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Tales of Daring and Danger   By: (1832-1902)

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First Page:

[Illustration]

TALES OF DARING AND DANGER.

[Illustration]

[Illustration: SIGHTING THE WRECK OF THE STEAMER.]

TALES OF

DARING AND DANGER.

BY

G.A. HENTY,

Author of "Yarns on the Beach;" "Sturdy and Strong;" "Facing Death;" "By Sheer Pluck;" "With Clive in India;" &c.

ILLUSTRATED.

[Illustration]

LONDON: BLACKIE & SON, 49 & 50 OLD BAILEY, E.C. GLASGOW, EDINBURGH, AND DUBLIN.

1890.

CONTENTS.

Page BEARS AND DACOITS, 7

THE PATERNOSTERS, 37

A PIPE OF MYSTERY, 71

WHITE FACED DICK, 99

A BRUSH WITH THE CHINESE, 119

[Illustration]

BEARS AND DACOITS.

A TALE OF THE GHAUTS.

CHAPTER I.

A merry party were sitting in the verandah of one of the largest and handsomest bungalows of Poonah. It belonged to Colonel Hastings, colonel of a native regiment stationed there, and at present, in virtue of seniority, commanding a brigade. Tiffin was on, and three or four officers and four ladies had taken their seats in the comfortable cane lounging chairs which form the invariable furniture of the verandah of a well ordered bungalow. Permission had been duly asked, and granted by Mrs. Hastings, and the cheroots had just begun to draw, when Miss Hastings, a niece of the colonel, who had only arrived the previous week from England, said,

"Uncle, I am quite disappointed. Mrs. Lyons showed me the bear she has got tied up in their compound, and it is the most wretched little thing, not bigger than Rover, papa's retriever, and it's full grown. I thought bears were great fierce creatures, and this poor little thing seemed so restless and unhappy that I thought it quite a shame not to let it go."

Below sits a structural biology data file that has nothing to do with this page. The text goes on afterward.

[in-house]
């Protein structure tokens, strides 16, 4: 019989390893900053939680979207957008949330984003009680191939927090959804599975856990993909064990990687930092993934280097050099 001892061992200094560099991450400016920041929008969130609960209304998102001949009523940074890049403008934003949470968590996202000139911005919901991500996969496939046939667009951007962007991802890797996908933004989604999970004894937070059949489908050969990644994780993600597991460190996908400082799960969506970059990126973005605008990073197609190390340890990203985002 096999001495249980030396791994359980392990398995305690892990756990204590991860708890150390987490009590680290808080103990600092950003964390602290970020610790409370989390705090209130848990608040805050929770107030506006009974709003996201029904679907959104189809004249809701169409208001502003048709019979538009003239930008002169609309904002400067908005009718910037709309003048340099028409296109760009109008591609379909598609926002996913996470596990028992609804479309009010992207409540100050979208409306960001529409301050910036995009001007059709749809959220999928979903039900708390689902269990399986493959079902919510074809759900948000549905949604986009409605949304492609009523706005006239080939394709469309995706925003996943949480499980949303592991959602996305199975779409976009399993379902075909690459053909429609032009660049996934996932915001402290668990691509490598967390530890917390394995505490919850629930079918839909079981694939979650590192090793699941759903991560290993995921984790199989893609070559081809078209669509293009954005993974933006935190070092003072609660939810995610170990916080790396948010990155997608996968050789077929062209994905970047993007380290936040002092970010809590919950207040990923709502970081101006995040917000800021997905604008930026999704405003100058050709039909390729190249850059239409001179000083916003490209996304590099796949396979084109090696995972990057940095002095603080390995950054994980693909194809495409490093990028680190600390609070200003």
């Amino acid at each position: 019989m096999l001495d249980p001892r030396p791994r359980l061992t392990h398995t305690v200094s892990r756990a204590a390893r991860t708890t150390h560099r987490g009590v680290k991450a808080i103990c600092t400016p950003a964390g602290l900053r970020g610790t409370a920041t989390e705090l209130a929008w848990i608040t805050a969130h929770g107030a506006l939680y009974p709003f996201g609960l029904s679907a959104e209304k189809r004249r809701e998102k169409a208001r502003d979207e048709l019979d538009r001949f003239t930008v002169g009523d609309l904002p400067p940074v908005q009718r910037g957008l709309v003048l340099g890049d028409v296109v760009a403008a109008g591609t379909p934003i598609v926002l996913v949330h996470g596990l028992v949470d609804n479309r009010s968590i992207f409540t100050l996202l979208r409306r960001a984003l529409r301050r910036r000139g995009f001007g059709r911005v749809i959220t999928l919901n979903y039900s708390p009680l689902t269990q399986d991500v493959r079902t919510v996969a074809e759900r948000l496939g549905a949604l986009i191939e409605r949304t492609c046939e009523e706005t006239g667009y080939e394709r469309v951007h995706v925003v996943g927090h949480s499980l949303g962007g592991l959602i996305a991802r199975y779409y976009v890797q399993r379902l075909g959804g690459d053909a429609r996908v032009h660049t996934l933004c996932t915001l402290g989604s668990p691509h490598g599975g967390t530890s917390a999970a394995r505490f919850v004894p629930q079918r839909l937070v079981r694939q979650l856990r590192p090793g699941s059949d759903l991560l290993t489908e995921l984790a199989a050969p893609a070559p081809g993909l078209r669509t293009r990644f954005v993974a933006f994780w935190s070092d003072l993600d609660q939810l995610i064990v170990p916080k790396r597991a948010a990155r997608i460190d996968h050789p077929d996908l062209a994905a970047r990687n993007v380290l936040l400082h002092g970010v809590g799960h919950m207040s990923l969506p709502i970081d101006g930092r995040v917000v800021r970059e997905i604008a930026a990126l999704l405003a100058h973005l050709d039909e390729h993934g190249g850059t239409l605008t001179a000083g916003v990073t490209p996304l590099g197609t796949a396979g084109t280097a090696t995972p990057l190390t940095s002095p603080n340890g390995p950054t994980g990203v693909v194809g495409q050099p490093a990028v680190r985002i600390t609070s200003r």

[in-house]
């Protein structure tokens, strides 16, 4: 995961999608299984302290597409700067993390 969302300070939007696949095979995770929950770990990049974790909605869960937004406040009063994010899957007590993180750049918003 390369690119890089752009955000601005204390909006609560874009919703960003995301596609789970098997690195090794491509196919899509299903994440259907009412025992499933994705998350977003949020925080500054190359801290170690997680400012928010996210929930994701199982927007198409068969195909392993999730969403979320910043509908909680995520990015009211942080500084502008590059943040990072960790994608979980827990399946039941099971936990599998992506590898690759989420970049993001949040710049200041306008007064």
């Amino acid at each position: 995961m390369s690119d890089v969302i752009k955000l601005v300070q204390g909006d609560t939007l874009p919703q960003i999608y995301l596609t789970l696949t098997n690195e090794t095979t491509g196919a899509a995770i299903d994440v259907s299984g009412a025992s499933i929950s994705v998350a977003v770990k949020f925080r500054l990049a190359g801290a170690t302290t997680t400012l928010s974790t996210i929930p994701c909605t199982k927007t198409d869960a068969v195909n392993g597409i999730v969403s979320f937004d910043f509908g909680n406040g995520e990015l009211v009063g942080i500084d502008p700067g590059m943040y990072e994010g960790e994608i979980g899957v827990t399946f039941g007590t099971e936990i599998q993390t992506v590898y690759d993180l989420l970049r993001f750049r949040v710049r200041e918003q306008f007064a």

Colonel Hastings smiled rather grimly.

"And yet, small and insignificant as that bear is, my dear, it is a question whether he is not as dangerous an animal to meddle with as a man eating tiger."

"What, that wretched little bear, Uncle?"

"Yes, that wretched little bear. Any experienced sportsman will tell you that hunting those little bears is as dangerous a sport as tiger hunting on foot, to say nothing of tiger hunting from an elephant's back, in which there is scarcely any danger whatever. I can speak feelingly about it, for my career was pretty nearly brought to an end by a bear, just after I entered the army, some thirty years ago, at a spot within a few miles from here. I have got the scars on my shoulder and arm still."

"Oh, do tell me all about it," Miss Hastings said; and the request being seconded by the rest of the party, none of whom, with the exception of Mrs. Hastings, had ever heard the story before for the colonel was somewhat chary of relating this special experience he waited till they had all drawn up their chairs as close as possible, and then giving two or three vigorous puffs at his cheroot, began as follows:

"Thirty years ago, in 1855, things were not so settled in the Deccan as they are now. There was no idea of insurrection on a large scale, but we were going through one of those outbreaks of Dacoity, which have several times proved so troublesome. Bands of marauders kept the country in confusion, pouring down on a village, now carrying off three or four of the Bombay money lenders, who were then, as now, the curse of the country; sometimes making an onslaught upon a body of traders; and occasionally venturing to attack small detachments of troops or isolated parties of police. They were not very formidable, but they were very troublesome, and most difficult to catch, for the peasantry regarded them as patriots, and aided and shielded them in every way. The head quarters of these gangs of Dacoits were the Ghauts. In the thick bush and deep valleys and gorges there they could always take refuge, while sometimes the more daring chiefs converted these detached peaks and masses of rock, numbers of which you can see as you come up the Ghaut by railway, into almost impregnable fortresses... Continue reading book >>




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